Maximizing strengths and finding common ground
For years, Highland Hospital has been opening its doors to students in the School of Nursing’s accelerated programs so that they can complete clinical hours and gain experience from seasoned nurses. Now, though, Tommye Hinton, RN, MSN, Highland’s new chief nursing officer, and Kathy Parker, PhD, RN, FAAN, dean, would like to pursue new ways to expand the relationship and capitalize on each institution’s strengths.
Since being named CNO in February of this year, Hinton’s top priority has been preparing staff as they move forward in their application for Magnet designation, a recognition awarded by the American Nurses Credentialing Center to hospitals that satisfy a set of criteria designed to measure the strength and quality of their nursing. The process is familiar to Hinton, who, as associate vice president of patient care services/interim CNO at Detroit Medical Center-Detroit Receiving Hospital, led the development of that organization’s successful 2009 Magnet application. While the Magnet process is an arduous undertaking, it has provided ample opportunity for Hinton to see the commitment of Highland nurses to quality and excellence as well as the unique contributions Highland can bring to future collaborations with the School.
“I believe we are in a wonderful position to have a presence and define community benefit as we weave the priorities of the Medical Center into practice,” said Hinton. “We have great diversity in terms of our patient population. We have a very clearly defined model of care. And I believe our nurses distinguish themselves in the way they interact with patients and families. We do that well and we teach students to do that well.”
Among the ways Hinton sees Highland and the School of Nursing supporting each other is having the hospital draw on the expertise of faculty as an initiative gets underway to create a stronger culture of evidence-based practice. She also hopes to work with the School to offer nurses leadership training and development, something Parker would like to see as well. In turn, these interactions with faculty and exposure to higher education may lead to student recruitment opportunities for the School, which in the long run could benefit Highland. “Increasing the number of nurses with master’s degrees will increase the leadership capacity and knowledge base. We know from the literature that better leadership outcomes result in better patient outcomes,” said Hinton. Click here to learn more about evidence-based practice ».
Both she and Parker are committed to moving nursing efforts out into the community. Finding the right projects, ones that will allow the two organizations to merge their priorities, will be the key. “I think there are a number of things we can do jointly,” said Parker. “Given the shared values and the tremendous amount of talent at both places, as well as a willingness to collaborate, the stage is set for a rich partnership.”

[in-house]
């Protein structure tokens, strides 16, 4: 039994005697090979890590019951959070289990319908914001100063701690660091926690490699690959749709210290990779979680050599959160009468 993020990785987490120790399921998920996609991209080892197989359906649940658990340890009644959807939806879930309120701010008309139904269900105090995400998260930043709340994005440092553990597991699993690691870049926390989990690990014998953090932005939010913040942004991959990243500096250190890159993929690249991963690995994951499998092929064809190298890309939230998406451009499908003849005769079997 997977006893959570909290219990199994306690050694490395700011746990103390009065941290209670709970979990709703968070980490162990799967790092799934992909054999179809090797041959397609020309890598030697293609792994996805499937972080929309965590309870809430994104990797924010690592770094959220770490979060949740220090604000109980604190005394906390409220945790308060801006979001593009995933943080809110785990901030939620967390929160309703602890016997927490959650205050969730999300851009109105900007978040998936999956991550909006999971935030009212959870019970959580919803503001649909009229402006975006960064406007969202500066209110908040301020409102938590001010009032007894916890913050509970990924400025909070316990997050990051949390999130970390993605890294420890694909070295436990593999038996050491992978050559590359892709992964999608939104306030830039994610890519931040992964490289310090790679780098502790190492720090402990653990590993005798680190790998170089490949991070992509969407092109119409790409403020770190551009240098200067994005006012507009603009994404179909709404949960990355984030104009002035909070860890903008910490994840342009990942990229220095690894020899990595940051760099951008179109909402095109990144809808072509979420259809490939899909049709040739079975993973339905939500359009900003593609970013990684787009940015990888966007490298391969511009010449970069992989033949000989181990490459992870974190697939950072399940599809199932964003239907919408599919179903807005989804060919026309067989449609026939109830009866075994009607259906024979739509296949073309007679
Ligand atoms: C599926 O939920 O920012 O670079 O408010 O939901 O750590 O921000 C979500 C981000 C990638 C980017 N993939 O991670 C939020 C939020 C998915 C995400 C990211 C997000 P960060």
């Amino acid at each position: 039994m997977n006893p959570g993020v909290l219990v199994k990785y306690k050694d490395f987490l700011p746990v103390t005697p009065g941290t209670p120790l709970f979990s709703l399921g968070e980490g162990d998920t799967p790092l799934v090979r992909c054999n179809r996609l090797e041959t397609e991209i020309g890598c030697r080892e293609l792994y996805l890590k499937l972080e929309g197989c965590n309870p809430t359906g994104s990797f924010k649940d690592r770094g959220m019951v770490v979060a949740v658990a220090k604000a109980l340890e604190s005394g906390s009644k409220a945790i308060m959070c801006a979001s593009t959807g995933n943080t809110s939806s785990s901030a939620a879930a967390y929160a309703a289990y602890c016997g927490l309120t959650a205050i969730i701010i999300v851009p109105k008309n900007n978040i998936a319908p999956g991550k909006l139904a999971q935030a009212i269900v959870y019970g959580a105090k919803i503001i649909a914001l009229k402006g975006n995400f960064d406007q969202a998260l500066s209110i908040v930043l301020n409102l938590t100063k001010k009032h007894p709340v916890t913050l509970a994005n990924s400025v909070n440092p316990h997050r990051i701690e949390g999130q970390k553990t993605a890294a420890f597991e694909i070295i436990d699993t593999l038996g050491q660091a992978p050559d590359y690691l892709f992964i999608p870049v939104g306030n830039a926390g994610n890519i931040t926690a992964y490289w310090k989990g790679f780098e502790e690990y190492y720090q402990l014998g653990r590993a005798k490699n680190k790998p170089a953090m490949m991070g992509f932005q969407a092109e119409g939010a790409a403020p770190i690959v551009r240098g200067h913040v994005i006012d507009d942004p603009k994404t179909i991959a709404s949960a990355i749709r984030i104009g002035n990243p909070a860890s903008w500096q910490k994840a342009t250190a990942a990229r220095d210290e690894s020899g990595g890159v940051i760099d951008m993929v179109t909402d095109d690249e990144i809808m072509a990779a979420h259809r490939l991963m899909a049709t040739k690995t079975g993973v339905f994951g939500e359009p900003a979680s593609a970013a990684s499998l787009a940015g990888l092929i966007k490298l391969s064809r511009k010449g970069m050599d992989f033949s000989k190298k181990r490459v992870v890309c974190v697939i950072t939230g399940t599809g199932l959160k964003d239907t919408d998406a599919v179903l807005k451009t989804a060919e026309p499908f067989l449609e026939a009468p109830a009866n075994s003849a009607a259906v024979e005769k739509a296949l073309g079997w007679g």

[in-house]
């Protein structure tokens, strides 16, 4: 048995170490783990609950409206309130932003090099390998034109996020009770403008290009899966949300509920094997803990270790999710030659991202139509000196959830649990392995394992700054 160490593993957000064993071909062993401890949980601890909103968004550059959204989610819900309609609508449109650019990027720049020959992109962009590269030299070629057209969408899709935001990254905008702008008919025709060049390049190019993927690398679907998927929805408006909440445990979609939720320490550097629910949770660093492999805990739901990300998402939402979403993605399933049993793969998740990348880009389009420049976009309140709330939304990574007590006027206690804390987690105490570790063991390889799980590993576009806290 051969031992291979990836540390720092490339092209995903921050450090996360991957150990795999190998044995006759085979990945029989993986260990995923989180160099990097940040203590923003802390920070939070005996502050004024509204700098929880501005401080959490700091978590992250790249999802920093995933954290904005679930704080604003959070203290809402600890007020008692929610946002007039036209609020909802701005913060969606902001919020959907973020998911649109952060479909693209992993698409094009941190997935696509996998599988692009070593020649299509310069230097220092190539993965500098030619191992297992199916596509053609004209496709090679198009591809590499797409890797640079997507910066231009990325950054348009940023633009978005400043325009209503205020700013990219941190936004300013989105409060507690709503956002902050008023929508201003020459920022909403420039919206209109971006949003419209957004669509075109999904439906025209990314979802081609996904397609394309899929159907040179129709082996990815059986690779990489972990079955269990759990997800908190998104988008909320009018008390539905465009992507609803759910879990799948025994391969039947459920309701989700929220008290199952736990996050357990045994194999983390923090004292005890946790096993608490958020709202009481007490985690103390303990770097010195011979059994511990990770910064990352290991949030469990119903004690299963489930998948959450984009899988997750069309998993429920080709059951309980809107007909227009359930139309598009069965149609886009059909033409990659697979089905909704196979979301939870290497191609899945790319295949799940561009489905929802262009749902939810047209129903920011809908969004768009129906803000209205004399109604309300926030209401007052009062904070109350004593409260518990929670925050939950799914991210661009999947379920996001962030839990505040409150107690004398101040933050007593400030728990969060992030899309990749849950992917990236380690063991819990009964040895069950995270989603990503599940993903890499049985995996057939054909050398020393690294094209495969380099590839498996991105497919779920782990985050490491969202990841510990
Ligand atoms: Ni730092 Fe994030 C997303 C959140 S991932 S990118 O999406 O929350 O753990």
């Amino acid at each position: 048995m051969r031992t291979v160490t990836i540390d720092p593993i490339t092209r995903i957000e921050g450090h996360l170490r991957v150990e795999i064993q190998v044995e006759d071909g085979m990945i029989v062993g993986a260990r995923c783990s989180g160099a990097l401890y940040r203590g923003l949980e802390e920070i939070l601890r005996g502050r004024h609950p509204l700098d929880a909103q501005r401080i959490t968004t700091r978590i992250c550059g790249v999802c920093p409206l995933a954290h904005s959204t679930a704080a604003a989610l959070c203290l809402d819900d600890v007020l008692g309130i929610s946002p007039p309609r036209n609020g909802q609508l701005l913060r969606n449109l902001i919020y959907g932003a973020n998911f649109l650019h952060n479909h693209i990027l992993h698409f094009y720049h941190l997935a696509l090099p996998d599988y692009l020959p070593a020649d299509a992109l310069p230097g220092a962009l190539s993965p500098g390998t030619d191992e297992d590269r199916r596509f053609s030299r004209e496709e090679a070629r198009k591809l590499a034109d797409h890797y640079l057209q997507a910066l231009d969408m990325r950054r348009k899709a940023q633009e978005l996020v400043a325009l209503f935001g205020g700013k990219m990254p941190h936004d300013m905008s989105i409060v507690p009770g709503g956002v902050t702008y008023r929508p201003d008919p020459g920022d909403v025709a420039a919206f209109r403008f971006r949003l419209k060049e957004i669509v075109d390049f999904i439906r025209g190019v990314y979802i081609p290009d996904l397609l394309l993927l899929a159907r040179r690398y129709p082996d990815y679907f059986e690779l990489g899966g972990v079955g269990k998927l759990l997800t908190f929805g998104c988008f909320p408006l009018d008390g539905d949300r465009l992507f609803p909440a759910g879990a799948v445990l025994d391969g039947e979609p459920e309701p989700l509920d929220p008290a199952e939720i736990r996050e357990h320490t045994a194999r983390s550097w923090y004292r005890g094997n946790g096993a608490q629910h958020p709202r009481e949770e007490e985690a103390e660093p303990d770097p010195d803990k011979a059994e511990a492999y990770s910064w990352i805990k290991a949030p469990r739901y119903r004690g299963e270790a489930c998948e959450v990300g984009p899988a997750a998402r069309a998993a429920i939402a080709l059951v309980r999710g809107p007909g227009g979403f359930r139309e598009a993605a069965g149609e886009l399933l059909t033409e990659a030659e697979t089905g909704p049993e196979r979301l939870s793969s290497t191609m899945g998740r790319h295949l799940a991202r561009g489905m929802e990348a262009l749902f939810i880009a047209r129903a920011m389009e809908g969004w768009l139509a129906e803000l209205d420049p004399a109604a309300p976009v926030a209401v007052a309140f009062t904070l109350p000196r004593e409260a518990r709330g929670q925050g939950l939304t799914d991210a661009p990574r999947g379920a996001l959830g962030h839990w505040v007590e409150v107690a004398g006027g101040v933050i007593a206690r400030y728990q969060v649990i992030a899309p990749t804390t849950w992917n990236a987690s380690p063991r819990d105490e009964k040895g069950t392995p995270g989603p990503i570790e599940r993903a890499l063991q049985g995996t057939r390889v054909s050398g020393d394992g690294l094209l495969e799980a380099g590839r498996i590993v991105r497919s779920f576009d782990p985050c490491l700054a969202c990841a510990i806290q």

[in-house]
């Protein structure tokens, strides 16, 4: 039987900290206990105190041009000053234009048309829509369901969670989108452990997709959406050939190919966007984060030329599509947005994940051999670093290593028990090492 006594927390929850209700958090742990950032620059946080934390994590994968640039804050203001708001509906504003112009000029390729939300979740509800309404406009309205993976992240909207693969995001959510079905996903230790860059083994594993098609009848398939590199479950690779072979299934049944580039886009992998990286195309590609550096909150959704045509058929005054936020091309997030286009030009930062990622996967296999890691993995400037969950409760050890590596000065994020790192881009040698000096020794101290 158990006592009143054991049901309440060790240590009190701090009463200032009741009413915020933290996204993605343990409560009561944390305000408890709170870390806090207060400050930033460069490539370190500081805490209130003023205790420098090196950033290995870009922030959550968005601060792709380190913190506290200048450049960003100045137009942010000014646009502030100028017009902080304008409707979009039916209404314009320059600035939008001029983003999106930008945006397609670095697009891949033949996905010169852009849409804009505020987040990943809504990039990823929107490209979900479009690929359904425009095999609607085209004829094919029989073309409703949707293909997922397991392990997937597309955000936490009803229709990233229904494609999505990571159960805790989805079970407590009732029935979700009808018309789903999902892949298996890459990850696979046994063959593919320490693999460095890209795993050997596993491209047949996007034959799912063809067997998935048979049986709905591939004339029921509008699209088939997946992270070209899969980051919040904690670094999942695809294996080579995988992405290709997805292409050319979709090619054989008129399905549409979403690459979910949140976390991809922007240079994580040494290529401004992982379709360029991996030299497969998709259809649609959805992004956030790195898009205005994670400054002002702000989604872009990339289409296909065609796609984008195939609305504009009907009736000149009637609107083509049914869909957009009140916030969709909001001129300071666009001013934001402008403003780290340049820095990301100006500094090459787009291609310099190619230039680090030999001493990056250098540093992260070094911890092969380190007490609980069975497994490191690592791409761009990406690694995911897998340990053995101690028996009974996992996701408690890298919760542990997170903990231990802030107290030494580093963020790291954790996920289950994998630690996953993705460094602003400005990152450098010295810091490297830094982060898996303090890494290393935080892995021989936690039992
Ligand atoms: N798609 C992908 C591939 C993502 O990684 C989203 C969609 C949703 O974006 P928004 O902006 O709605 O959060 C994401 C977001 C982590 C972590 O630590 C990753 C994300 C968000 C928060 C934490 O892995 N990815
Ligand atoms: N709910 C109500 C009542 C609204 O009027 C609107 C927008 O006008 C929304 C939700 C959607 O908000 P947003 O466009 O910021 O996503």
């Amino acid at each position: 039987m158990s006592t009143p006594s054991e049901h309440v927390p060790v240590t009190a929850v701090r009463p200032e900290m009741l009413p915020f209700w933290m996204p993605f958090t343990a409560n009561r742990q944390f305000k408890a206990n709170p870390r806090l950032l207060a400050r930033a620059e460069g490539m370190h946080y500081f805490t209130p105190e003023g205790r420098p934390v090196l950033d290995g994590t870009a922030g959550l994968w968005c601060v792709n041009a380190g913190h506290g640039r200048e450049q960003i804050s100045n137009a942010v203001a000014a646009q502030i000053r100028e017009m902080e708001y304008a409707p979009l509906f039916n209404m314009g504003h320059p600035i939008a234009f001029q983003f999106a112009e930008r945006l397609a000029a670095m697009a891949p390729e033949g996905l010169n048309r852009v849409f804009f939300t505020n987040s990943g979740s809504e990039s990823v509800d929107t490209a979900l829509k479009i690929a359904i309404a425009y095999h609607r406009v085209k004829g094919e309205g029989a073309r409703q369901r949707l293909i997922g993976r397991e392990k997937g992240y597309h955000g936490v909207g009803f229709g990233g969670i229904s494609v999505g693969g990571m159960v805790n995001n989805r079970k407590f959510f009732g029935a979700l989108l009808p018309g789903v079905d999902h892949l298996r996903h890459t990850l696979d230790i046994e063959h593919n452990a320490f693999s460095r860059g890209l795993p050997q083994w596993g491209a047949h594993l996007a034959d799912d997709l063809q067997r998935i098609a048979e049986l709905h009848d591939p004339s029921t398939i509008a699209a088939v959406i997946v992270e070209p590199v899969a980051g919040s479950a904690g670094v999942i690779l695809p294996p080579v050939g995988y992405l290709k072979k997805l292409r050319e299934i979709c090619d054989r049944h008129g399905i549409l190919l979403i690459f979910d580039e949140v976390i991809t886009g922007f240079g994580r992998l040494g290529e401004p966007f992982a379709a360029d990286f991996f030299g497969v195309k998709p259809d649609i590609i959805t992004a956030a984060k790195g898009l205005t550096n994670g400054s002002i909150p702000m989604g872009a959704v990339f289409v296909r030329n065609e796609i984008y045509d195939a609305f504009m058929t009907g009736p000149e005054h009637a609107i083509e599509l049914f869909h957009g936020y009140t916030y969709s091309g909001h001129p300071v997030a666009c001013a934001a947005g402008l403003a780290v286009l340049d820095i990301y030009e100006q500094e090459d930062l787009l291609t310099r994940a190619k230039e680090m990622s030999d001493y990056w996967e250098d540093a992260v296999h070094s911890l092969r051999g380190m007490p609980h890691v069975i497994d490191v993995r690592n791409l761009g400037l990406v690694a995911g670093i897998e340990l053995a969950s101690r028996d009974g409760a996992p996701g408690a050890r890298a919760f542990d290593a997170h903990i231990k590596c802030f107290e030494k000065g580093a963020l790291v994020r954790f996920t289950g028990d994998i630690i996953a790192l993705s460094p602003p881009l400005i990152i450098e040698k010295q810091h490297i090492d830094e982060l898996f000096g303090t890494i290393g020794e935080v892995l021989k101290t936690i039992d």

Tommye Hinton has been in the nursing profession for 36 years. She has a deep understanding of the impact that nurses and all those who care for patients can have on their recovery and well-being. Her enthusiasm and commitment are best reflected in her own words.
- What attracted you to the position of CNO at Highland?
- I’m very passionate about positive patient experiences. Highland Hospital is a highly collaborative environment, where everyone is focused on patient outcomes and the entire patient experience. Highland is also a data-driven environment where we make decisions based on hard data, and I like that.
- What was your first priority when you came here?
- I wanted to work in conjunction with nurse leadership, councils, and Magnet champions to create a shared vision for nursing. This is an important first step for me as CNO and also in the journey for Magnet recognition.
- What is the Highland Hospital Nursing Vision Statement?
- Highland Hospital will be a community of empowered nurses that use evidence-based nursing and evidence-based leadership, and act with competence, confidence, and compassion to produce superior outcomes—creating care and service distinction at all levels and sites of care.
- What will Magnet designation mean to Highland?
- Magnet status will officially recognize us as a hospital committed to nursing quality and excellence.
- What are your other goals in your new position?
- Rochester is a wonderful community and offers many opportunities for nurses to make a difference outside the hospital environment. My goal is that we will establish community partnerships and become very visible in the community. I also plan to be involved in the academic community as well, as I’ve been throughout my career.
Multimedia in this Issue:
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